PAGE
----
Today is Trafalgar Day, marking the anniversary of the Battle of Trafalgar on 21st October 1805, in which the Royal Navy defeated the combined French and Spanish navy. In the battle, Nelson was killed, along with thousands of seamen and officers from both sides.
Last week we were revisiting Topsham, once an important port situated by the River Exe south of Exeter. Whenever we are travelling, we try to make time to look at some of the churches and churchyards that we pass. Often these have monuments dating back four or five centuries. If these were letters or other pieces of paper in a record office, they would be considered exceptionally rare, but as gravestones or church monuments, they are seldom noticed. You do not have to travel great distances, or look very far back in time, to find interesting monuments. Right on our doorstep at Topsham, we found a monument to a seaman who had fought at the Battle of Trafalgar. At the 200th anniversary of the battle in 2005, many of these Trafalgar monuments, such as this one, were restored.
The inscription reads:
WHO WAS MANY YEARS
IN THE ROYAL NAVY
HAVING SERVED IN SEVERAL SHIPS
AND AS QUARTERMASTER
ON BOARD THE VICTORY
AT THE BATTLE OF TRAFALGAR
JAN. 2ND 1851
Thomas Randle did not originally intend to make a career in the Royal Navy. There was always a desperate need for recruits, and most men who wanted to join the navy at that time were signed up in their teenage years – some were only 10 or 11 years old. Thomas was forced into the navy by a press gang in London in May 1803 when he was 39 years old, by which time he was a settled married man. He was lucky to survive the Battle of Trafalgar and died decades later, in 1851. He is is buried alongside the wall of St Margaret’s Church in Topsham, within sight and sound of the changing tides in the estuary of the River Exe.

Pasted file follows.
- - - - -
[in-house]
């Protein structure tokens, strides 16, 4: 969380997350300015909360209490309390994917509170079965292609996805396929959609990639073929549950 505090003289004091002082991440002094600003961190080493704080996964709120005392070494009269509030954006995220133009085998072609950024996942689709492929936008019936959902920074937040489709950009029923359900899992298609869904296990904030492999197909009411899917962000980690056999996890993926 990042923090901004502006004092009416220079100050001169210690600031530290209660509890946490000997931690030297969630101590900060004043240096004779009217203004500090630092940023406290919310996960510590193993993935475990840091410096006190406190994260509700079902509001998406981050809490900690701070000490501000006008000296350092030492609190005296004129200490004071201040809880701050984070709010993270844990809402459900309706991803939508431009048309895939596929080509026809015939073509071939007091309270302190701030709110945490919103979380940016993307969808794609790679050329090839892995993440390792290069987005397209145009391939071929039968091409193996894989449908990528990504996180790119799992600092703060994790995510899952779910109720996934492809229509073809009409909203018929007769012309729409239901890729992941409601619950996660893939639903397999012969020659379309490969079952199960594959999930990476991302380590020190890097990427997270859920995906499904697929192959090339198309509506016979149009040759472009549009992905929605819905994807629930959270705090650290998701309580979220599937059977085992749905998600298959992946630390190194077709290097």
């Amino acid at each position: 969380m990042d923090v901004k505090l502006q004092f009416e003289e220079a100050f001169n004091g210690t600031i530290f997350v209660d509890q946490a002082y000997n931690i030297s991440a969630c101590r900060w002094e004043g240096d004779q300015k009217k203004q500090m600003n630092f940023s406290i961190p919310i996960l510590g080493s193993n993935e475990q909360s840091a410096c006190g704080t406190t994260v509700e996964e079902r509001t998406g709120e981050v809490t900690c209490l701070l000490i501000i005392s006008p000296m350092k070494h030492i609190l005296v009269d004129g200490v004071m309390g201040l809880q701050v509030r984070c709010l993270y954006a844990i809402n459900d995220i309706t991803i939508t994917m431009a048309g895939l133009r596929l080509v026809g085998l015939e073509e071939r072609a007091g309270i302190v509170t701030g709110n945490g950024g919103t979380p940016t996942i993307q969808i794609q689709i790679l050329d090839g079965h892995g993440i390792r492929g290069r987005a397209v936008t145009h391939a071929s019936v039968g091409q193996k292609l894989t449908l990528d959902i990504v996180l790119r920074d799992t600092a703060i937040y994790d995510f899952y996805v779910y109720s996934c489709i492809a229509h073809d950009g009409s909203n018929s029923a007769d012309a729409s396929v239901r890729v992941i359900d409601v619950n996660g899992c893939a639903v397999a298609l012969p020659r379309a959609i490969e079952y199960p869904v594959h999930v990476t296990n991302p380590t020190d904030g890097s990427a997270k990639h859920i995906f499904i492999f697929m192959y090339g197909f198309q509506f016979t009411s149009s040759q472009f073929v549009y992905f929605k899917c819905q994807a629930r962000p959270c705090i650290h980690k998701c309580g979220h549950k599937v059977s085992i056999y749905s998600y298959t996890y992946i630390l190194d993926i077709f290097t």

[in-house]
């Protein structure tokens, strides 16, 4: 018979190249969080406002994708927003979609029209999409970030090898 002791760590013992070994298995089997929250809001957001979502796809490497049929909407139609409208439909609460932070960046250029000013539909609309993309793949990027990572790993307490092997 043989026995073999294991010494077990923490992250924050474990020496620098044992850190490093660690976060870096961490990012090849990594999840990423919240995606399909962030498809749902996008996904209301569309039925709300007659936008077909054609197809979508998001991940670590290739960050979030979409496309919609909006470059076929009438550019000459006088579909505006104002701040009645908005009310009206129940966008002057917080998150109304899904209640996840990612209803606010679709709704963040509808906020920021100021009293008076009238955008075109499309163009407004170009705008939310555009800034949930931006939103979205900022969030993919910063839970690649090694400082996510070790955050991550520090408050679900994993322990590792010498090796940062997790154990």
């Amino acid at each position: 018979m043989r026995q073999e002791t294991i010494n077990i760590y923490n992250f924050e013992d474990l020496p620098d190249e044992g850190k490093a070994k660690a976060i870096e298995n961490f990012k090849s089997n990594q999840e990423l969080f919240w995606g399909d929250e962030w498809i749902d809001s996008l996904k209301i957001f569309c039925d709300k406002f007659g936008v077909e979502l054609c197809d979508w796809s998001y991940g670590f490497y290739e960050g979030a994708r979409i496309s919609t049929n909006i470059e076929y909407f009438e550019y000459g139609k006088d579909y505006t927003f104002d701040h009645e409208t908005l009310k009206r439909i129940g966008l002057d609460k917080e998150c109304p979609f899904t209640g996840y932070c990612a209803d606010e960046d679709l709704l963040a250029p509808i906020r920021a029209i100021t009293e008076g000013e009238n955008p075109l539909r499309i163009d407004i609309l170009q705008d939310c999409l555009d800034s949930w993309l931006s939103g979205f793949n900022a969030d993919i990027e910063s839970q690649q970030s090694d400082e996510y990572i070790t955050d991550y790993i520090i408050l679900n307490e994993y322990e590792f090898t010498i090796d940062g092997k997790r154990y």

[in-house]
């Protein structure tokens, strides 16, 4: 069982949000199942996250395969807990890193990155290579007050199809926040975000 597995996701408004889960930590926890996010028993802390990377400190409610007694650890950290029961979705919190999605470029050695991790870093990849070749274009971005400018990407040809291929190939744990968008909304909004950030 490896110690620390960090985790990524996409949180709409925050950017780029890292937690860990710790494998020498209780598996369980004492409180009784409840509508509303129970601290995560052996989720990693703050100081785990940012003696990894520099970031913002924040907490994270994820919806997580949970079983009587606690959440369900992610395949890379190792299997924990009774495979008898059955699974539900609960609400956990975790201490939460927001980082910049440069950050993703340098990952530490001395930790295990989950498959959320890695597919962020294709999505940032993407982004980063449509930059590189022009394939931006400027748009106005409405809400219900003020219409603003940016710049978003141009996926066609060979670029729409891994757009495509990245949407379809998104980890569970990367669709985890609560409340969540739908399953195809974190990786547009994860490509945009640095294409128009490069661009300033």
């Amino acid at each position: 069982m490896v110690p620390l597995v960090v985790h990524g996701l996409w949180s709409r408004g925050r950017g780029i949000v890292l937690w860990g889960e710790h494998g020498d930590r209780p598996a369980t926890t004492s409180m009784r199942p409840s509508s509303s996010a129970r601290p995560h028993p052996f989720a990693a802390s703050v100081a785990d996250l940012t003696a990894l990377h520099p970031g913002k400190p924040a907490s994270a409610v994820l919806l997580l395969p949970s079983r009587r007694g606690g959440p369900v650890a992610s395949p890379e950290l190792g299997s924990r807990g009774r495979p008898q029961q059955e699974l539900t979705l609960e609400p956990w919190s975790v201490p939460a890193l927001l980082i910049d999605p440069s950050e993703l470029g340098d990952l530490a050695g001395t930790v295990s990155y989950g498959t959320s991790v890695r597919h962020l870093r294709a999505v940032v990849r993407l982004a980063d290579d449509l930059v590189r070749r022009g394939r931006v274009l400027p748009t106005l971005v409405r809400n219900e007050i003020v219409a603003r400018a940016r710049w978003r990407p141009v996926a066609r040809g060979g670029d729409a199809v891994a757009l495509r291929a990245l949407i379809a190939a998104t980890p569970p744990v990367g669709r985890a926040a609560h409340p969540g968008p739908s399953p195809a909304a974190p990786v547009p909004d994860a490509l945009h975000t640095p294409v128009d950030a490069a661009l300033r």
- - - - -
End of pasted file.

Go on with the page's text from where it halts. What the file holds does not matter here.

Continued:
Today, the remnants of Hurricane Gonzalo are hitting Britain. After the Battle of Trafalgar, many men were seriously injured or drowned because a terrible storm occurred that lasted several days. At the time it was called a hurricane, although meteorologists today call it a ‘cut-off low’. The storm worked its way up the Bay of Biscay and four days later it pounded the coast of Britain. One newspaper reported that at Plymouth , “The hurricane was so tremendous, and came in such sudden squalls and flits of wind, that many persons were carried off their legs.” The news of the battle had not yet reached the country, so while the storm was raging, nobody had any idea that a great battle had been fought, Nelson had been killed and the French were defeated.
Years later, the novelist and poet Thomas Hardy, drawing on memories of the people of Dorset, summed up the storm in four lines of verse:
In the wild October night-time, when the wind raved round the land,
And the Back-sea met the Front-sea, and our doors were blocked with sand,
And we heard the drub of Dead-man’s Bay, where bones of thousands are,
We knew not what the day had done for us at Trafalgar.
The battle and the storm are described in Trafalgar: The Biography of a Battle by Roy Adkins (Nelson’s Trafalgar in the US), available in paperback and as e-books. Raise a glass today not just to Nelson, but to all those who lost their lives and helped save lives.